902 Film History: Filming in Halifax During WWII
by Ron Foley Macdonald
The Second World War saw Halifax and Nova Scotia on the very front lines of the Battle of the Atlantic. At this time British, American and Canadian film crews were all active in the city along with a string of Hollywood celebrities, like Warner Brothers Star Ronald Reagan, the B-movie actor who would eventually become President of the United States, passing through to make the dangerous crossing to Europe.
Four sets of world-class filmmakers shot or set their films in Halifax, often venturing out to sea in search of German U-Boat submarines. The Archers, the British Team of director Michael Powell and writer/ producer Emeric Pressburger, set a substantial portion of their epic film 49th Parallel on the East Coast, with a key scene shot in Halifax’s famed War Room at Barrington and South Streets.
The film follows the small surviving unit of a U-Boat crew as it wanders across Canada, encountering various ethnic groups including Laurence Olivier as a flannel-shirted French-Canadian. The climax of the story takes place in the Rockies with Leslie Howard, and is surprisingly moving. 49th Parallel’s editor was none other than David Lean, who would go on to become one of the greatest filmmakers of all time, responsible for such classics as Lawrence of Arabia and A Passage to India.
Dutch Documentarian Joris Ivens was hired by the newly fashioned National Film Board of Canad, which came into being May 1, 1939, to make a fly-on-the-wall non- fiction portrait of the Battle of the Atlantic which was eventually titled Action Stations. The 45-minute film was shot in extraordinarily difficult conditions, with winter ice layering the anti- submarine Corvette ships.
Iven’s footage became the source of a great deal of Battle of the Atlantic footage, even if the ‘sinking of the U-Boat’ sequence was actually staged with a captured vessel. Iven’s amazing reputation – he made ‘Spanish Earth’ during the Spanish Civil War with Ernest Hemmingway, chronicled the closing of the Zuiderzee in his native Netherlands and filmed communist China and Vietnam, has earned him an institute bearing his name in Holland where his cinematic works are studied and celebrated.
Legendary American writer, producer and director Howard Hawks filmed a feature drama on the same subject in Halifax at practically the same time. Entitled Corvette K-225, it starred Randolph Scott as an interior decorator from Vancouver who captains a corvette. Character actor Andy Devine is part of the crew, and interestingly enough this film from Hollywood’s Universal Studios portrayed the Canadian Navy in action, as opposed to US fighters. One memorable scene sees cadets marching around the Dalhousie Quad.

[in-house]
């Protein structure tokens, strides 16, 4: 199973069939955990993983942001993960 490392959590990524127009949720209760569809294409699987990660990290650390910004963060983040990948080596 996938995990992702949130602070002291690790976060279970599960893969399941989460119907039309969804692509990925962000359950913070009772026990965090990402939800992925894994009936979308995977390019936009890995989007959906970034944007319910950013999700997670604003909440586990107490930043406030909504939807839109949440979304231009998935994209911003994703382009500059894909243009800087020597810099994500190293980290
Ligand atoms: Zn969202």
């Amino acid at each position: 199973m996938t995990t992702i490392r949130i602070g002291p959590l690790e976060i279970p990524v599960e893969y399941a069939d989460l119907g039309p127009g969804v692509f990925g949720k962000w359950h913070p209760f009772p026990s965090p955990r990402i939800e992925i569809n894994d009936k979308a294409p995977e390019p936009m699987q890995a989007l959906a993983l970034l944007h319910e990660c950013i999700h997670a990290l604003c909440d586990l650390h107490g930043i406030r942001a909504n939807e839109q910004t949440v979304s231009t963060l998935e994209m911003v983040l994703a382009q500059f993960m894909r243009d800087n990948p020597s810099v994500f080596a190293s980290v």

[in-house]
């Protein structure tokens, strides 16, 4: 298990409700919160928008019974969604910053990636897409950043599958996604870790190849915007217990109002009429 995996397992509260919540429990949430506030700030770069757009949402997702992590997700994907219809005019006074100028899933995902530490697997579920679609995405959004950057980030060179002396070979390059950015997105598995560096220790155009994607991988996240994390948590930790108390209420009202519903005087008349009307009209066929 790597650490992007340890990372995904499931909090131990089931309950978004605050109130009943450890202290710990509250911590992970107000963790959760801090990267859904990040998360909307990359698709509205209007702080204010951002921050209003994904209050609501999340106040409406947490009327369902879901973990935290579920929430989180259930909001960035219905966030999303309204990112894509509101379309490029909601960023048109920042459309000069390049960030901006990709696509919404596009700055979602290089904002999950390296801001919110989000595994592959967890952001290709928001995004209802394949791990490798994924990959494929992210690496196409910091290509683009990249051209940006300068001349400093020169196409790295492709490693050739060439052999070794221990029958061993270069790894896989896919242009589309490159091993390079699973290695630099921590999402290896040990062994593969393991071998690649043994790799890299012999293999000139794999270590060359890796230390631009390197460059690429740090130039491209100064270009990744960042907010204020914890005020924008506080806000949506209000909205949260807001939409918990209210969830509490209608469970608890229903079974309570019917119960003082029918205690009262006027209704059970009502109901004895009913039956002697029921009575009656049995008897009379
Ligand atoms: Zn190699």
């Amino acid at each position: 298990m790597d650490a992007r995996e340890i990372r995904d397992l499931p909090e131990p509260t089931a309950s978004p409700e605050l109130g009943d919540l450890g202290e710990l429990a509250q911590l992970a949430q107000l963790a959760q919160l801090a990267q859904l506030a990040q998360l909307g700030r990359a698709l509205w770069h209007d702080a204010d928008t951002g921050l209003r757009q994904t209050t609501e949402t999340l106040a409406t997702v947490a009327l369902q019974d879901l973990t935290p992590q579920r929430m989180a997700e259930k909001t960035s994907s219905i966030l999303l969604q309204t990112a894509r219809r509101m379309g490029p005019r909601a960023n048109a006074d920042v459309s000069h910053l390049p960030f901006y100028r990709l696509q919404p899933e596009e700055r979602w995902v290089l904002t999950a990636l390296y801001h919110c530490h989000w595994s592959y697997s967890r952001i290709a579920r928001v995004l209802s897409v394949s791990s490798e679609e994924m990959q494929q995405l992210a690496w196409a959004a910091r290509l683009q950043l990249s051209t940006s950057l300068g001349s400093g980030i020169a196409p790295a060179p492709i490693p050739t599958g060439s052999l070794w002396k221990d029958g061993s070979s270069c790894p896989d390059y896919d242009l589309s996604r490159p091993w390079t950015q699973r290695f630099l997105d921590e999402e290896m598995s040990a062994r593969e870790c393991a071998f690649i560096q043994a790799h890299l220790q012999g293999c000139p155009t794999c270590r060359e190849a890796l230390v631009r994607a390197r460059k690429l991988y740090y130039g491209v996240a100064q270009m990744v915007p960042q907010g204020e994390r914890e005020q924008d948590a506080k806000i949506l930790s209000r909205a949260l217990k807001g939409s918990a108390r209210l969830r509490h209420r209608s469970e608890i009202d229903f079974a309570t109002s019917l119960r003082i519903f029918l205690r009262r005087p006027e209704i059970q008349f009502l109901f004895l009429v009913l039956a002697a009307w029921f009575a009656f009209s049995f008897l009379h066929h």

Not to be outdone, Warner Brothers supplied perhaps the biggest star to ‘appear’ in Halifax. In the Warner Brothers follow- up to the landmark 1941 film noir the Maltese Falcon, Humphrey Bogart– along with his co- stars from the previous flick Mary Astor and Sidney Greenstreet– spend the first twenty minutes or so of the wartime thriller entitled Across the Pacific in Halifax as they depart for the Panama Canal. Bogie saves the day, practically single-handedly, of course.
This was maverick writer, director, actor John Huston’s last film before he himself joined the US Forces Film Service, and while they didn’t shoot in Halifax, the city plays a crucial part in the storyline. Why a Halifax marching band even toots past as Bogie attempts to join the Canadian Artillery Corps.
The many reference to Nova Scotia in Hollywood films during and after the war might just have been generated by all this cinematic attention. Years after the World War Two in the late 1980s and early 1990s, the daughter of Emeric Pressburger – Angela Gwynn John – moved to Halifax as part of the growing Buddhist community. A filmmaker herself, her two sons, Andrew and Kevin Macdonald, helped out during the early days of the Atlantic Film Festival where Gwynn-John was a programmer.
Today, of course, Andrew and Kevin Macdonald make up much of the Scottish and British feature film scene, with titles such as Shallow Grave, Trainspotting, 28 Days Later and The Last King of Scotland to their credit.
The 1940s proved to be one of the busiest periods of the East Coast Film History, with ramifications that would linger on down the years. Back then, however, the front line was indeed on our doorstep, confirming Halifax’s geographic reality as a truly international city. The impact of this fact on motion pictures coming from Nova Scotia in the rest of the century and beyond would be profound.
Ron Foley Macdonald
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